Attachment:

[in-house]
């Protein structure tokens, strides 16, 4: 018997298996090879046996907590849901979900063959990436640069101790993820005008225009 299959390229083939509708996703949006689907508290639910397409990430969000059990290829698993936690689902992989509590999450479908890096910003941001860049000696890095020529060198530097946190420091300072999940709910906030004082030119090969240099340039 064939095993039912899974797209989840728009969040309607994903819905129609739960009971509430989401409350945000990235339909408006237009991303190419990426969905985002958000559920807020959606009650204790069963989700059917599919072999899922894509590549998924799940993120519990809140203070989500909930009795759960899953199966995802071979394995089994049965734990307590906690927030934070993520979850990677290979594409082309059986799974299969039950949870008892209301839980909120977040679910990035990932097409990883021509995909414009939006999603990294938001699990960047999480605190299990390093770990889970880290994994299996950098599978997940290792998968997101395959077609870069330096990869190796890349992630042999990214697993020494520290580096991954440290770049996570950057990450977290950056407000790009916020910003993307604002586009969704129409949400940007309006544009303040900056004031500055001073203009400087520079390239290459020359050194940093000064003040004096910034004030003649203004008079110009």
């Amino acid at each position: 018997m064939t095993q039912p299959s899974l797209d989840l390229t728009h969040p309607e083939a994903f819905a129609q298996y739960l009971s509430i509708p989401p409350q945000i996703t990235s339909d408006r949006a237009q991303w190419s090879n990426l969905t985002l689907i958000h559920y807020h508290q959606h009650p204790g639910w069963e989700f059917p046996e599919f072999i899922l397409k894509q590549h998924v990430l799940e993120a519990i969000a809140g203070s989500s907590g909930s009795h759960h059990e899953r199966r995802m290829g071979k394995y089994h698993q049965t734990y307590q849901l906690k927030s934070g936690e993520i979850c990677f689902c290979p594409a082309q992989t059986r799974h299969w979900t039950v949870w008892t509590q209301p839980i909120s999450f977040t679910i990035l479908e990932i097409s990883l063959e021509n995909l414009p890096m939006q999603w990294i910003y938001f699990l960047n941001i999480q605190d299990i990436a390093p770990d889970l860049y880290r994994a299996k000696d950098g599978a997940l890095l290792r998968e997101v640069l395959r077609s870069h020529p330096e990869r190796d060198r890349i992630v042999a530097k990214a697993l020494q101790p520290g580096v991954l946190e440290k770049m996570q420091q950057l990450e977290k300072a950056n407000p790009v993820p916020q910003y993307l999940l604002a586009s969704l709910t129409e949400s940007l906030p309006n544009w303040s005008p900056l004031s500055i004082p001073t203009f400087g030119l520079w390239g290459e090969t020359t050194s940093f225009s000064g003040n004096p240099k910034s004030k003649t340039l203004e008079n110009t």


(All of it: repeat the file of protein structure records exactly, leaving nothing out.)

[in-house]
């Protein structure tokens, strides 16, 4: 018997298996090879046996907590849901979900063959990436640069101790993820005008225009 299959390229083939509708996703949006689907508290639910397409990430969000059990290829698993936690689902992989509590999450479908890096910003941001860049000696890095020529060198530097946190420091300072999940709910906030004082030119090969240099340039 064939095993039912899974797209989840728009969040309607994903819905129609739960009971509430989401409350945000990235339909408006237009991303190419990426969905985002958000559920807020959606009650204790069963989700059917599919072999899922894509590549998924799940993120519990809140203070989500909930009795759960899953199966995802071979394995089994049965734990307590906690927030934070993520979850990677290979594409082309059986799974299969039950949870008892209301839980909120977040679910990035990932097409990883021509995909414009939006999603990294938001699990960047999480605190299990390093770990889970880290994994299996950098599978997940290792998968997101395959077609870069330096990869190796890349992630042999990214697993020494520290580096991954440290770049996570950057990450977290950056407000790009916020910003993307604002586009969704129409949400940007309006544009303040900056004031500055001073203009400087520079390239290459020359050194940093000064003040004096910034004030003649203004008079110009």
């Amino acid at each position: 018997m064939t095993q039912p299959s899974l797209d989840l390229t728009h969040p309607e083939a994903f819905a129609q298996y739960l009971s509430i509708p989401p409350q945000i996703t990235s339909d408006r949006a237009q991303w190419s090879n990426l969905t985002l689907i958000h559920y807020h508290q959606h009650p204790g639910w069963e989700f059917p046996e599919f072999i899922l397409k894509q590549h998924v990430l799940e993120a519990i969000a809140g203070s989500s907590g909930s009795h759960h059990e899953r199966r995802m290829g071979k394995y089994h698993q049965t734990y307590q849901l906690k927030s934070g936690e993520i979850c990677f689902c290979p594409a082309q992989t059986r799974h299969w979900t039950v949870w008892t509590q209301p839980i909120s999450f977040t679910i990035l479908e990932i097409s990883l063959e021509n995909l414009p890096m939006q999603w990294i910003y938001f699990l960047n941001i999480q605190d299990i990436a390093p770990d889970l860049y880290r994994a299996k000696d950098g599978a997940l890095l290792r998968e997101v640069l395959r077609s870069h020529p330096e990869r190796d060198r890349i992630v042999a530097k990214a697993l020494q101790p520290g580096v991954l946190e440290k770049m996570q420091q950057l990450e977290k300072a950056n407000p790009v993820p916020q910003y993307l999940l604002a586009s969704l709910t129409e949400s940007l906030p309006n544009w303040s005008p900056l004031s500055i004082p001073t203009f400087g030119l520079w390239g290459e090969t020359t050194s940093f225009s000064g003040n004096p240099k910034s004030k003649t340039l203004e008079n110009t």